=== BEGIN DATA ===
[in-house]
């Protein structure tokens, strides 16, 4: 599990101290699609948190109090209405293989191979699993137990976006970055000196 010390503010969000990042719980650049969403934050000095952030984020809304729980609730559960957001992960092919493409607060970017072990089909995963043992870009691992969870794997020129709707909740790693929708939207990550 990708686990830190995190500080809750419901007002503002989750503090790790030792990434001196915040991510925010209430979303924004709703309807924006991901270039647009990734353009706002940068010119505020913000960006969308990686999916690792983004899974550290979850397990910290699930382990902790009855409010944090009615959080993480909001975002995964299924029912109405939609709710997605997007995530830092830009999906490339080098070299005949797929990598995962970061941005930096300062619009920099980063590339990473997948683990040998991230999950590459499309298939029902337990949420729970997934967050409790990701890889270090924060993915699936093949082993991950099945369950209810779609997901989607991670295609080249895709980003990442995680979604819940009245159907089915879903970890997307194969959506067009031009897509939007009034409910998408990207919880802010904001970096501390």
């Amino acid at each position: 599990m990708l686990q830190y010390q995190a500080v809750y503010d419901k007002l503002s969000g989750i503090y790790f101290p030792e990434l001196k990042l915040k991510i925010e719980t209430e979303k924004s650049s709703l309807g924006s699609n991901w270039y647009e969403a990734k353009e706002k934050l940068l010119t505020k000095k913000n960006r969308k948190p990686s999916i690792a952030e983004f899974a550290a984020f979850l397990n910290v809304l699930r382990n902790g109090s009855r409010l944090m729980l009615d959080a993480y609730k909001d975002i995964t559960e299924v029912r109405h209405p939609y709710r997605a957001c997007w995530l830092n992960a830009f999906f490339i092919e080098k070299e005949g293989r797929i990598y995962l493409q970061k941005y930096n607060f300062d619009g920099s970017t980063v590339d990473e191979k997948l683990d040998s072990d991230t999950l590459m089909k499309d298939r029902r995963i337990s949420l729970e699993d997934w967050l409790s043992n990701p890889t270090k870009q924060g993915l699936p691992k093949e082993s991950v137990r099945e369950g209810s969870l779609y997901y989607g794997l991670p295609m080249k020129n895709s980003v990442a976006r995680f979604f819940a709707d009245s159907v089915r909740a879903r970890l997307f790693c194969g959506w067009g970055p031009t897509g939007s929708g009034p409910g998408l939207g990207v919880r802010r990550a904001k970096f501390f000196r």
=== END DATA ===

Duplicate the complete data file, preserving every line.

[in-house]
């Protein structure tokens, strides 16, 4: 599990101290699609948190109090209405293989191979699993137990976006970055000196 010390503010969000990042719980650049969403934050000095952030984020809304729980609730559960957001992960092919493409607060970017072990089909995963043992870009691992969870794997020129709707909740790693929708939207990550 990708686990830190995190500080809750419901007002503002989750503090790790030792990434001196915040991510925010209430979303924004709703309807924006991901270039647009990734353009706002940068010119505020913000960006969308990686999916690792983004899974550290979850397990910290699930382990902790009855409010944090009615959080993480909001975002995964299924029912109405939609709710997605997007995530830092830009999906490339080098070299005949797929990598995962970061941005930096300062619009920099980063590339990473997948683990040998991230999950590459499309298939029902337990949420729970997934967050409790990701890889270090924060993915699936093949082993991950099945369950209810779609997901989607991670295609080249895709980003990442995680979604819940009245159907089915879903970890997307194969959506067009031009897509939007009034409910998408990207919880802010904001970096501390």
């Amino acid at each position: 599990m990708l686990q830190y010390q995190a500080v809750y503010d419901k007002l503002s969000g989750i503090y790790f101290p030792e990434l001196k990042l915040k991510i925010e719980t209430e979303k924004s650049s709703l309807g924006s699609n991901w270039y647009e969403a990734k353009e706002k934050l940068l010119t505020k000095k913000n960006r969308k948190p990686s999916i690792a952030e983004f899974a550290a984020f979850l397990n910290v809304l699930r382990n902790g109090s009855r409010l944090m729980l009615d959080a993480y609730k909001d975002i995964t559960e299924v029912r109405h209405p939609y709710r997605a957001c997007w995530l830092n992960a830009f999906f490339i092919e080098k070299e005949g293989r797929i990598y995962l493409q970061k941005y930096n607060f300062d619009g920099s970017t980063v590339d990473e191979k997948l683990d040998s072990d991230t999950l590459m089909k499309d298939r029902r995963i337990s949420l729970e699993d997934w967050l409790s043992n990701p890889t270090k870009q924060g993915l699936p691992k093949e082993s991950v137990r099945e369950g209810s969870l779609y997901y989607g794997l991670p295609m080249k020129n895709s980003v990442a976006r995680f979604f819940a709707d009245s159907v089915r909740a879903r970890l997307f790693c194969g959506w067009g970055p031009t897509g939007s929708g009034p409910g998408l939207g990207v919880r802010r990550a904001k970096f501390f000196r």